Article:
The Settlements – Two Questions of a Simple Man

My father had a wonderful habit. When a discussion relating to a certain subject took place and those present started splitting hairs, delve deep into irrelevant details and digress into all kinds of futile directions, my father would stop the conversation and open with the words: “I am a simple man…” and would go on recounting the three or four indisputable facts at the heart of the matter, which no quibbling or digression would change. By doing this he would bring the discussion back on track.

In recent days the media is drowning in the fine details relating to the approval of the settlement in Migron, the demolishing of the suburb in Beit El and the evacuation of the Machpela house in Hebron. While the political wrangling continues over the newspapers’ pages and the TV and computer screens, what I am missing is a longer, wider view then the next scuffle on some remote hill. Like my father, I am also a simple man. My political views regarding the settlements are irrelevant to our discussion and to be honest, political views of all sides carry very little weight when the discussion turns to two central questions relating to the settlements. The first – would it be possible to defend them during an all-out regional war? And the second – what would their fate be if and when a final political agreement is reached between Israel and the Palestinians?

During an all-out regional war, when the IDF might find itself fighting on the ground stretched to its limits under a massive missile bombardment, facing mainly terrorists but also regular armies on the borders of Lebanon, Syria, the Gaza Strip and the Sinai, and when the West Bank, the Galilee and the ‘Triangle’ would pose serious security challenges of their own, I am not convinced it would be able to defend the dwellers of remote and isolated settlements against terror attacks and mass onslaughts by the local mobs. It may not even be able to carry out an evacuation of these settlers to safer areas.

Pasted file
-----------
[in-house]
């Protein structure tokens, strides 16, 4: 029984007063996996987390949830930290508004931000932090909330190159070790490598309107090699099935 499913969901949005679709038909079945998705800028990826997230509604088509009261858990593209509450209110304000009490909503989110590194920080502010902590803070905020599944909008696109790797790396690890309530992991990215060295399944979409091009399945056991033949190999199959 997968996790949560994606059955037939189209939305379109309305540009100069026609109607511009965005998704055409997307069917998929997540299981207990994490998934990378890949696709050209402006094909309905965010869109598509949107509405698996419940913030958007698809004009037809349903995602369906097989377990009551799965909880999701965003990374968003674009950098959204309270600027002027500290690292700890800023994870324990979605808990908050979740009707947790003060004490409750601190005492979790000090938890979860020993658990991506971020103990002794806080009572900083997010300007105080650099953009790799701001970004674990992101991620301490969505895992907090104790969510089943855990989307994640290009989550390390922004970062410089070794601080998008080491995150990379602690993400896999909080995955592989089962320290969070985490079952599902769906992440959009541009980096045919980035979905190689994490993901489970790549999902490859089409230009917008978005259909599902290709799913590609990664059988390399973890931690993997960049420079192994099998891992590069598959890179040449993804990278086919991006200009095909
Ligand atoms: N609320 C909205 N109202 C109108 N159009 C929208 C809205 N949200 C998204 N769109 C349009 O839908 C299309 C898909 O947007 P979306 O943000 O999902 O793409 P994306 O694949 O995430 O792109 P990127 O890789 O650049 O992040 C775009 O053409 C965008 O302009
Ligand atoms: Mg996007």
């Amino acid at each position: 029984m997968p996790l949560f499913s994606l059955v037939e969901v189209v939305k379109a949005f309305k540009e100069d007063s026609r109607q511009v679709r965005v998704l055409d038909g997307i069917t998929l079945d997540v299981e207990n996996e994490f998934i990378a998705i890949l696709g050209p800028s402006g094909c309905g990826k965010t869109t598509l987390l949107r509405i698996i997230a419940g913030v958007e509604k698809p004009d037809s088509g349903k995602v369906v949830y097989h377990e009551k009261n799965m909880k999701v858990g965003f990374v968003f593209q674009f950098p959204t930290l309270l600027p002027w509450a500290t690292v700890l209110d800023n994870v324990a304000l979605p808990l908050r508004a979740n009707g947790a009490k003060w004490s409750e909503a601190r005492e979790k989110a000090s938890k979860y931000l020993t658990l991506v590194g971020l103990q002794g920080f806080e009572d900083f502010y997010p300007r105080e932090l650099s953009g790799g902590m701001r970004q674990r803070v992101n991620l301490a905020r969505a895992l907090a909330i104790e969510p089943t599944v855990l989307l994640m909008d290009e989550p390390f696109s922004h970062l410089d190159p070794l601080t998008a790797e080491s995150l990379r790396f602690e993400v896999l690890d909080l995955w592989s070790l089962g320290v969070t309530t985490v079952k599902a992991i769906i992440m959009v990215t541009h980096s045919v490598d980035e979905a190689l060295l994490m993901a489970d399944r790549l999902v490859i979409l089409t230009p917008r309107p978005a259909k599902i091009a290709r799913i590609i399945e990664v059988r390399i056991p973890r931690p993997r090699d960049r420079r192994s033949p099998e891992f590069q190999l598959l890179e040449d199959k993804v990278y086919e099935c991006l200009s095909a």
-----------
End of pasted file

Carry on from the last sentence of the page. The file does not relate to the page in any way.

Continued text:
A political settlement, if it would be reached one day, will require a pretty clear separation of the Israeli and Arab populations from each other, through exchanges of territories and populations where needed. A single state for two peoples will not work here and these two populations will not live in peace with each other even in 50 or 100 years. The only thing that might work is a complete separation and a final and clear marking of separating borders. It is enough to take one look at the map of existing settlements to understand that this knot would be nearly impossible to untangle in any future agreement. To the mentally unstable talkback writers who call for Fascism and transfer I can only say – Hitler and Mussolini have already tried it. It doesn’t work.

I was an officer on the ground when the Yamit area was evacuated nearly 30 years ago. I watched, like all other Israeli, the evacuation of the settlers from the Gaza Strip. I read and listen to the futile arguments between Barak and Ye’elon, hear Lieberman threatening to dismantle the coalition, and ask myself if anybody is thinking about the real questions. As I said, I am a simple man.

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